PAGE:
Jon Marks was on a mission to sell the audience the virtue of HTML5 and tablets. First off, he said, tablets are huge. Not in size, but in the speed of take up, reminding us that the iPad is only slightly over two years old. The media industry finally sees a viable alternative to print. And so, he said, do people outside the media industry too.

Apple’s Newsstand had marked a profound shift. As Jon put it, previously you had to open an app, click update, watch a progress bar trickle along, and then miss your train because your focus had been on the screen. Now you switch on your tablet on the commute and all of your favourite things have updated in the background for you.

The change for content strategists, Jon said, was they needed to add two new columns into the spreadsheets they love creating. “Is this a lean back experience?” and “Can I sell this?”

Judging the latter was hard, he said, but if you use HTML5 you can build for tablets without having to have expensive iOS developers.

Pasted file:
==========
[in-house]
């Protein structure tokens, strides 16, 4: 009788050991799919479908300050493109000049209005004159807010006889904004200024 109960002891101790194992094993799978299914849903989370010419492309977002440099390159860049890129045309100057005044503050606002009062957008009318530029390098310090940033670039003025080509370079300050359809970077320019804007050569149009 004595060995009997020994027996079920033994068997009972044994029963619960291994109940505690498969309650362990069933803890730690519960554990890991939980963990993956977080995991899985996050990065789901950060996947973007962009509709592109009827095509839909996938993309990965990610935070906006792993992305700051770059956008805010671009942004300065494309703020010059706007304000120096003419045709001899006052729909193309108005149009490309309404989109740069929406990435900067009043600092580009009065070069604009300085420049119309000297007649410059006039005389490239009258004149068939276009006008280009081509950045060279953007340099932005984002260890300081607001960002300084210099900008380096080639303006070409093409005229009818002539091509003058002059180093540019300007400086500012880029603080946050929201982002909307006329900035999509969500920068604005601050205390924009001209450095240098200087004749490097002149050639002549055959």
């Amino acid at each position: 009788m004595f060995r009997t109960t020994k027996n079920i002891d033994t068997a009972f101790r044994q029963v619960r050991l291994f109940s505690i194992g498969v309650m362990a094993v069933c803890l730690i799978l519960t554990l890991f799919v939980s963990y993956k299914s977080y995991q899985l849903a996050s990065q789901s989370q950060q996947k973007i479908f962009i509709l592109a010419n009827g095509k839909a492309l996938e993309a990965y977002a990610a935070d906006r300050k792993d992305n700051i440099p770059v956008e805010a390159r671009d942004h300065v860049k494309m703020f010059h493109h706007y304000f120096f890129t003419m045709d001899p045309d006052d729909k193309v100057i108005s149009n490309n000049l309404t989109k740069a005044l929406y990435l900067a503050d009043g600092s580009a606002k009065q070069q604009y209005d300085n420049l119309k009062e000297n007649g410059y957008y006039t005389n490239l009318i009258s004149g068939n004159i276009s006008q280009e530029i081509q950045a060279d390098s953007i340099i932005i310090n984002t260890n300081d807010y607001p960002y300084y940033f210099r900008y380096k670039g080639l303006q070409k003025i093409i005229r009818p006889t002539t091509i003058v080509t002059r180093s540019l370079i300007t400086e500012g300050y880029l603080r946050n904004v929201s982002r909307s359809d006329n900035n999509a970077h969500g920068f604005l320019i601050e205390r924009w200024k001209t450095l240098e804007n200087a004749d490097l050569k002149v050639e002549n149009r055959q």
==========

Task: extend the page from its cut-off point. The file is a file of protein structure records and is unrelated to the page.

Jon was clearly an enthusiastic adopter of the tablet form, arguing that image driven content was better on a tablet, and that the audience “engage with ads like mad” on them. A personal anecdote does not data make, but I’m pretty certain that 100% of the ad engagement on the iPad in my house has been due to the grubby misplaced fingers of my two year old trying to click on the shiny thing, rather than genuine engagement. And I doubt that I’m alone.

Where Jon did convince me on the advertising side was that tablets provide a fantastic opportunity to deliver dynamic real-time and location aware advertising. He was really entertaining in his five minutes, and I particularly enjoyed his mini-rant about PowerPoint in the middle.